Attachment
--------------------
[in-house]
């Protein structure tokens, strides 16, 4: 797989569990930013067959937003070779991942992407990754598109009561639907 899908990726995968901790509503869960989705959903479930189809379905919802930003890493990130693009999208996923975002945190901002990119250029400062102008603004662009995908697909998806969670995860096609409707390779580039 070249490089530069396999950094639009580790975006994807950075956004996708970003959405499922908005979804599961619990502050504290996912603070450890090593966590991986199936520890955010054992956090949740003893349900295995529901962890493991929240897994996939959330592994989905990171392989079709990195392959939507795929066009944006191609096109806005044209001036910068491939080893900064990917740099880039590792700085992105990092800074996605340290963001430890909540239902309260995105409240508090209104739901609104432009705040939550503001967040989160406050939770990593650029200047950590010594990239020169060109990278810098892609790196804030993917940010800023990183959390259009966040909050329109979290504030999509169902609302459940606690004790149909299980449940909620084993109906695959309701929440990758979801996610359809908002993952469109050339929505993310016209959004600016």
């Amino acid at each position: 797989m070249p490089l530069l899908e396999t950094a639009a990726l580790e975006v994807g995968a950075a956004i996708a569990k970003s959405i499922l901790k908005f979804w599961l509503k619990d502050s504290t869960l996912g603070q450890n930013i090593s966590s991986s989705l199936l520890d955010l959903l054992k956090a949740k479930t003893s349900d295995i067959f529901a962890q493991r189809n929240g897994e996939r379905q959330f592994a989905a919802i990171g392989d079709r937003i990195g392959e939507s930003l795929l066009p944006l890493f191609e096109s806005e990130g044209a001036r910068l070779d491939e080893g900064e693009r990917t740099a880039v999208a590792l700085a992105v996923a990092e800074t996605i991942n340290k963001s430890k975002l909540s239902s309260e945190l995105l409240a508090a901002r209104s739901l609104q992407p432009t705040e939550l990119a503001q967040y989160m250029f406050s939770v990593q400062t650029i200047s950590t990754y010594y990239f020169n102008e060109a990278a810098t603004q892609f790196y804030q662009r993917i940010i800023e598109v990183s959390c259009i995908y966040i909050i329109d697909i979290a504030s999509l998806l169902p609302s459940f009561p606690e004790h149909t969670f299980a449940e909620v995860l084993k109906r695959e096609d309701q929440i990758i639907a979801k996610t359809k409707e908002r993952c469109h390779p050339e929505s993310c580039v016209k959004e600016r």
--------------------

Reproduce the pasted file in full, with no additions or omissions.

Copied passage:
[in-house]
């Protein structure tokens, strides 16, 4: 797989569990930013067959937003070779991942992407990754598109009561639907 899908990726995968901790509503869960989705959903479930189809379905919802930003890493990130693009999208996923975002945190901002990119250029400062102008603004662009995908697909998806969670995860096609409707390779580039 070249490089530069396999950094639009580790975006994807950075956004996708970003959405499922908005979804599961619990502050504290996912603070450890090593966590991986199936520890955010054992956090949740003893349900295995529901962890493991929240897994996939959330592994989905990171392989079709990195392959939507795929066009944006191609096109806005044209001036910068491939080893900064990917740099880039590792700085992105990092800074996605340290963001430890909540239902309260995105409240508090209104739901609104432009705040939550503001967040989160406050939770990593650029200047950590010594990239020169060109990278810098892609790196804030993917940010800023990183959390259009966040909050329109979290504030999509169902609302459940606690004790149909299980449940909620084993109906695959309701929440990758979801996610359809908002993952469109050339929505993310016209959004600016």
């Amino acid at each position: 797989m070249p490089l530069l899908e396999t950094a639009a990726l580790e975006v994807g995968a950075a956004i996708a569990k970003s959405i499922l901790k908005f979804w599961l509503k619990d502050s504290t869960l996912g603070q450890n930013i090593s966590s991986s989705l199936l520890d955010l959903l054992k956090a949740k479930t003893s349900d295995i067959f529901a962890q493991r189809n929240g897994e996939r379905q959330f592994a989905a919802i990171g392989d079709r937003i990195g392959e939507s930003l795929l066009p944006l890493f191609e096109s806005e990130g044209a001036r910068l070779d491939e080893g900064e693009r990917t740099a880039v999208a590792l700085a992105v996923a990092e800074t996605i991942n340290k963001s430890k975002l909540s239902s309260e945190l995105l409240a508090a901002r209104s739901l609104q992407p432009t705040e939550l990119a503001q967040y989160m250029f406050s939770v990593q400062t650029i200047s950590t990754y010594y990239f020169n102008e060109a990278a810098t603004q892609f790196y804030q662009r993917i940010i800023e598109v990183s959390c259009i995908y966040i909050i329109d697909i979290a504030s999509l998806l169902p609302s459940f009561p606690e004790h149909t969670f299980a449940e909620v995860l084993k109906r695959e096609d309701q929440i990758i639907a979801k996610t359809k409707e908002r993952c469109h390779p050339e929505s993310c580039v016209k959004e600016r």